How COVID-19 affects children is a topic that’s getting traction, especially with recent studies saying that the disease is less severe in children than in adults. So far, health experts have observed that fewer children contract the virus. Hospitalization rates in children are also lower than those in adults.
In a new study, Petra Zimmermann and Nigel Curtis of the University of Fribourg in Switzerland and the University of Melbourne in Australia, respectively, have identified several key factors that could be driving these COVID-19 trends in children.
These factors include higher vitamin D levels, a stronger innate immune response, stronger blood vessels and frequent exposure to other pathogens, among others.
The full findings of the review appeared online in the Archives of Disease in Childhood.
Several factors protect children
Experts are still in the dark as to why children appear to have a lower risk of contracting the coronavirus and developing severe symptoms. Some experts suggest that severe COVID-19 infections in adults are influenced by risk factors that increase with age.
Meanwhile, others are inclined to believe that children have unique physiological characteristics that protect them from developing severe or life-threatening infections.
In their review, Zimmermann and Curtis studied these characteristics, which include undamaged cells along blood vessels, a strong immune system and higher levels of vitamin D, which plays a key role in immunity.
They also found that children generally have fewer angiotensin-converting enzyme 2 (ACE2) receptors. This receptor allows SARS-CoV-2 to infect cells.
These factors all work to influence disease outcome once COVID-19 enters the picture. For instance, healthy endothelial cells that line the heart and blood vessels are crucial for blood flow and clotting.
However, in adults with severe COVID-19 infections, endothelial cells tend to be damaged. When these cells are compromised, an individual would face an increased risk of stroke and heart attack. SARS-CoV-2 infects endothelial cells as well, causing inflammation.
Children tend to have healthy, undamaged endothelial cells. For one, children are less exposed to pollutants that can damage endothelial cells, trigger inflammation and impair blood circulation.
Furthermore, children are less prone to abnormal blood clotting, which can occur when endothelial cells are damaged, said Curtis.
Children also have fewer ACE2 receptors, which the SARS-CoV-2 virus hijacks and uses to infect cells. ACE2 receptors also increase with age. This explains their prevalence in adults and offers insight into why toddlers are less likely to develop symptoms than older children when infected with the coronavirus.
Children also have a stronger innate immune response, which can be explained by two things, the first being that children are more likely to be infected with various pathogens. Children pick up germs all the time from playing in the dirt or in the playground, where surfaces are hardly clean.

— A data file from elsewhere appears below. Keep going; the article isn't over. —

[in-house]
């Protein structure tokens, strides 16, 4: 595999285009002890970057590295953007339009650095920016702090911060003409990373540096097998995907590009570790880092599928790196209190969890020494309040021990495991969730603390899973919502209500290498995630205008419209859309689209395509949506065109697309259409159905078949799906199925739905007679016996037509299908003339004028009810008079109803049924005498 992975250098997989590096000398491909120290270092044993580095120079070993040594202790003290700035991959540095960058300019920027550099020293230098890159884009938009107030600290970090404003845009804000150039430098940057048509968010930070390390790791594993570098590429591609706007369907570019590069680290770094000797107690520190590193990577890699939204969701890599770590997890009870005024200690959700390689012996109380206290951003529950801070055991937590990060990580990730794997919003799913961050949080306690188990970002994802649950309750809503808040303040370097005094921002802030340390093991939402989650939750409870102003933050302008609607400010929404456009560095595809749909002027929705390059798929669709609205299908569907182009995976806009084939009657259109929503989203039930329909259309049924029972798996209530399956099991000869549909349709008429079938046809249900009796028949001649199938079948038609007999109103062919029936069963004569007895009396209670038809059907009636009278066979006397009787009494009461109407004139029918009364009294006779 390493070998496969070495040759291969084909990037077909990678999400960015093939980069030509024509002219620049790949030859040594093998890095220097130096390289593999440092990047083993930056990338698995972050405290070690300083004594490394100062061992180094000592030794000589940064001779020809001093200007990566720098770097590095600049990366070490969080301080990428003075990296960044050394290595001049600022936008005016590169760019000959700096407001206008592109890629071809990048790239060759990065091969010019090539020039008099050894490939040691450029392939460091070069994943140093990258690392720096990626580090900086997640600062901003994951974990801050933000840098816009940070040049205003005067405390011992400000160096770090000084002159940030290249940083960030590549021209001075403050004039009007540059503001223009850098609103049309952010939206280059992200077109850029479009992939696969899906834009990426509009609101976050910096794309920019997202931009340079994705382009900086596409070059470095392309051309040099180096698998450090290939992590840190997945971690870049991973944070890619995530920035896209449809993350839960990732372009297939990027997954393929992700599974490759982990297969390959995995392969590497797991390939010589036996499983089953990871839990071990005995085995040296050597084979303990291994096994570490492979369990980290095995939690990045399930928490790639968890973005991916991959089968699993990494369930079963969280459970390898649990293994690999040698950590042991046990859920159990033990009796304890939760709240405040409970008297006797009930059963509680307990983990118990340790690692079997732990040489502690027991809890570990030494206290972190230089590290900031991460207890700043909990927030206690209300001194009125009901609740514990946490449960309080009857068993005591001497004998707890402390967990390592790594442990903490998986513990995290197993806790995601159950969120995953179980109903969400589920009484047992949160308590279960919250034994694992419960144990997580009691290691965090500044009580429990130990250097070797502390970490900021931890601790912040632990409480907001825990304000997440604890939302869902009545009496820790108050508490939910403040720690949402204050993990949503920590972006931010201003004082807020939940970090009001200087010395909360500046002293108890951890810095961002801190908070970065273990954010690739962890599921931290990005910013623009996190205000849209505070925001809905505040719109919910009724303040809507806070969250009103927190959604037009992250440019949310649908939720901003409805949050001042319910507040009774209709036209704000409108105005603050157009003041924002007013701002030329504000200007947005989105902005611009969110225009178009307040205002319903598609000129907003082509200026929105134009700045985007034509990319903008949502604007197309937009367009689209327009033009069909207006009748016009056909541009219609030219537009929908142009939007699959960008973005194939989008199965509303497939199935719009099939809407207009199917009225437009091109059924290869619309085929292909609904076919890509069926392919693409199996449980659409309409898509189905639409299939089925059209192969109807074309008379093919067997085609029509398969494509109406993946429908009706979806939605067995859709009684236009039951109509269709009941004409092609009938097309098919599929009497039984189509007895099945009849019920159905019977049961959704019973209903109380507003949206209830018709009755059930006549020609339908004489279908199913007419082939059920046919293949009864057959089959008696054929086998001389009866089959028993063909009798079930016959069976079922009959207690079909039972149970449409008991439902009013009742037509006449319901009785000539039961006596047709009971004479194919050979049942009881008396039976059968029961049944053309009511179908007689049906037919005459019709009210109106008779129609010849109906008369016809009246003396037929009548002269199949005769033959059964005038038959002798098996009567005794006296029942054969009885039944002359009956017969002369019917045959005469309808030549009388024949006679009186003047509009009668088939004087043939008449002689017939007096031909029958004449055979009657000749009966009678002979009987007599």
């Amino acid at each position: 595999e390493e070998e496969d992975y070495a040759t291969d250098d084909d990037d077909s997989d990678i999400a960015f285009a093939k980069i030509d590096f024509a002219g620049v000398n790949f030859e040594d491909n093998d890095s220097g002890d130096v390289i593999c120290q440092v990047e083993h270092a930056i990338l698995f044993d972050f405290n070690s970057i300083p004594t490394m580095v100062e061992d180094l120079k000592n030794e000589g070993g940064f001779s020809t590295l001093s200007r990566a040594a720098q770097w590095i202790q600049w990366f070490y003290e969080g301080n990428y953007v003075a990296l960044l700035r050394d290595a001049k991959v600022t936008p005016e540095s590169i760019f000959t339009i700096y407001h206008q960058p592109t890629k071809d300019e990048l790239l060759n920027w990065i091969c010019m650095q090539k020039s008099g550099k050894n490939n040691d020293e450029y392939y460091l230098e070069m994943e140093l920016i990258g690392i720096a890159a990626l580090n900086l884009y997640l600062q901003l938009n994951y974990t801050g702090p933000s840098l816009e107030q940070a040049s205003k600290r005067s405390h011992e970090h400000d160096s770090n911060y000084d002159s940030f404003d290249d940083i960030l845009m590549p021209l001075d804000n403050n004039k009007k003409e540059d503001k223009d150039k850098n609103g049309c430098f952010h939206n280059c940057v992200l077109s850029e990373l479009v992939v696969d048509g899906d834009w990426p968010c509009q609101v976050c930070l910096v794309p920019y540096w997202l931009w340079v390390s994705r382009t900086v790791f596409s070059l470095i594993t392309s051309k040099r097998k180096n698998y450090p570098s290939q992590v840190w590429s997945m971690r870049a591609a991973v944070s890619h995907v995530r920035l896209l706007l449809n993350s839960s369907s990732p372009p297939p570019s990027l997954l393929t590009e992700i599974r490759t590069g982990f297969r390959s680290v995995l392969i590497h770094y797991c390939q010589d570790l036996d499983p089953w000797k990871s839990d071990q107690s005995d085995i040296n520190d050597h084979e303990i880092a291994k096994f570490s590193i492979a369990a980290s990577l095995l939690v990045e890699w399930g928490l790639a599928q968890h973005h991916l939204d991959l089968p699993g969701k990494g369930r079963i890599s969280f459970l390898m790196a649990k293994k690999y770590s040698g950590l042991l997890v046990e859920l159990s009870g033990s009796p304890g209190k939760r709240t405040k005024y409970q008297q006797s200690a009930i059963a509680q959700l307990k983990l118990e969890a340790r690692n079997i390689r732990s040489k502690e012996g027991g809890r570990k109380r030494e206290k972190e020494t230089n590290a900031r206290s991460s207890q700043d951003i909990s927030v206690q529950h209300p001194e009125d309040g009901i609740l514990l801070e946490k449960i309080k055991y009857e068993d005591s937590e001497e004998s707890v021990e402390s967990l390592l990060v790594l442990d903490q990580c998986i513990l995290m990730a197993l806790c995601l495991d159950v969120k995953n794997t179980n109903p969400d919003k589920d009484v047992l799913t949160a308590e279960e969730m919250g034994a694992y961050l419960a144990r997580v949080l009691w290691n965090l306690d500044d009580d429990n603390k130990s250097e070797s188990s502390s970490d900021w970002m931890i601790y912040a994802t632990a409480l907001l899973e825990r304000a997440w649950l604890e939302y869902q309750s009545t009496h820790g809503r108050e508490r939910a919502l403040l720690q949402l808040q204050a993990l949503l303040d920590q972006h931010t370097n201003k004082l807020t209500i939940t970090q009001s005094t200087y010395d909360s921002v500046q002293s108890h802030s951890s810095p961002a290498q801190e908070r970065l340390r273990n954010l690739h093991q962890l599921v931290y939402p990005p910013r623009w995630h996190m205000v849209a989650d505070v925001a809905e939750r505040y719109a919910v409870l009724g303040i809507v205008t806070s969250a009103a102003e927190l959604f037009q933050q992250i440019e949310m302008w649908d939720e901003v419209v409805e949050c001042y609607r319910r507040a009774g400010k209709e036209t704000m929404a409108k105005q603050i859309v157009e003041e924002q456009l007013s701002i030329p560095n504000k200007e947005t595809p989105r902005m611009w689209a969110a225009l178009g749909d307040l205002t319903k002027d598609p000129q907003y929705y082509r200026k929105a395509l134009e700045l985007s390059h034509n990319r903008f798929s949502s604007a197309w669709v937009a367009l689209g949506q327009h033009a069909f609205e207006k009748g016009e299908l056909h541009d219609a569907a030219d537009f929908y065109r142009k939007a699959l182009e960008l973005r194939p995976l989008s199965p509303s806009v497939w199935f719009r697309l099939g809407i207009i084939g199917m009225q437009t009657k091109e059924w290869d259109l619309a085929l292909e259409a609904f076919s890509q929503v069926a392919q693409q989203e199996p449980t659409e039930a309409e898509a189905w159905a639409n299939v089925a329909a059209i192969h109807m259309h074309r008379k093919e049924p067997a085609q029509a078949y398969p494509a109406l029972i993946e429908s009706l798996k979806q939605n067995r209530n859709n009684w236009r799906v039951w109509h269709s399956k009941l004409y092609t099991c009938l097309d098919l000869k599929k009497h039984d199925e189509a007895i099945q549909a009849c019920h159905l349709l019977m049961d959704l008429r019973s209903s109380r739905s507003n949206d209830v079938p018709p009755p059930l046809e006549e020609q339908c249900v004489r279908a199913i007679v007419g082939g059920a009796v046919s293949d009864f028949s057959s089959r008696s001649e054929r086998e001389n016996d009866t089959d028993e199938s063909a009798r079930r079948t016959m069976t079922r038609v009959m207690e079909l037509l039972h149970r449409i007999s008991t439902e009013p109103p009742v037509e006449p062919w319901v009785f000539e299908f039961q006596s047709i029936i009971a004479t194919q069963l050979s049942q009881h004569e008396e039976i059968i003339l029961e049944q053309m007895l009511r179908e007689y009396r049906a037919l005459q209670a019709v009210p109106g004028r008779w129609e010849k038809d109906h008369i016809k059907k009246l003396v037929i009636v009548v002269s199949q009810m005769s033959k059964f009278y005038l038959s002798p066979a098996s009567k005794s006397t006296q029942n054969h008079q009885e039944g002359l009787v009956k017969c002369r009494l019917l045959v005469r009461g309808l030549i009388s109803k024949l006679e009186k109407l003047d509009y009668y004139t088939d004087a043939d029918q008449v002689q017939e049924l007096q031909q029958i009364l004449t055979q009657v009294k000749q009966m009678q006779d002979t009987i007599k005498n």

Several studies suggest that exposure to germs in childhood can boost children’s innate immune response to infections. This may help them build resistance to pathogens as they get older.
Zimmerman also noted that children with COVID-19 tend to have “co-infections” with other viruses. Having recurrent viral infections could lead to improved trained immunity in children, she added.
Children’s gut microbiota also differs in composition from that of adults. The gut microbiota can affect one’s immune response to infections. While it’s unclear how exactly the gut microbiota can affect the outcome of a COVID-19 infection in either children or adults, it cannot be dismissed entirely.
In addition, children have higher levels of vitamin D and melatonin than adults. Humans produce vitamin D when sunlight strikes the skin. In the body, vitamin D plays a crucial role in strengthening immunity. In fact, vitamin D has been extensively studied for its potential to significantly reduce COVID-19 risk, particularly in older adults. (Related: New research says vitamin D may reduce the severity of COVID-19.)
One study by Belgian researchers found that nearly 75 percent of severely ill COVID-19 patients they studied were vitamin D deficient upon admission to a hospital. The deficiency was also more pronounced in patients that had severe pneumonia.
On the other hand, melatonin, a hormone that regulates the body’s natural sleep-wake cycle, has been shown to also regulate the activation of the immune system. Melatonin can help reduce inflammation as well.
Overall, these factors seem to agree with prevailing observations that COVID-19 leads to less severe illness in children than in adults. Further studies are needed to confirm how these factors influence disease outcome.
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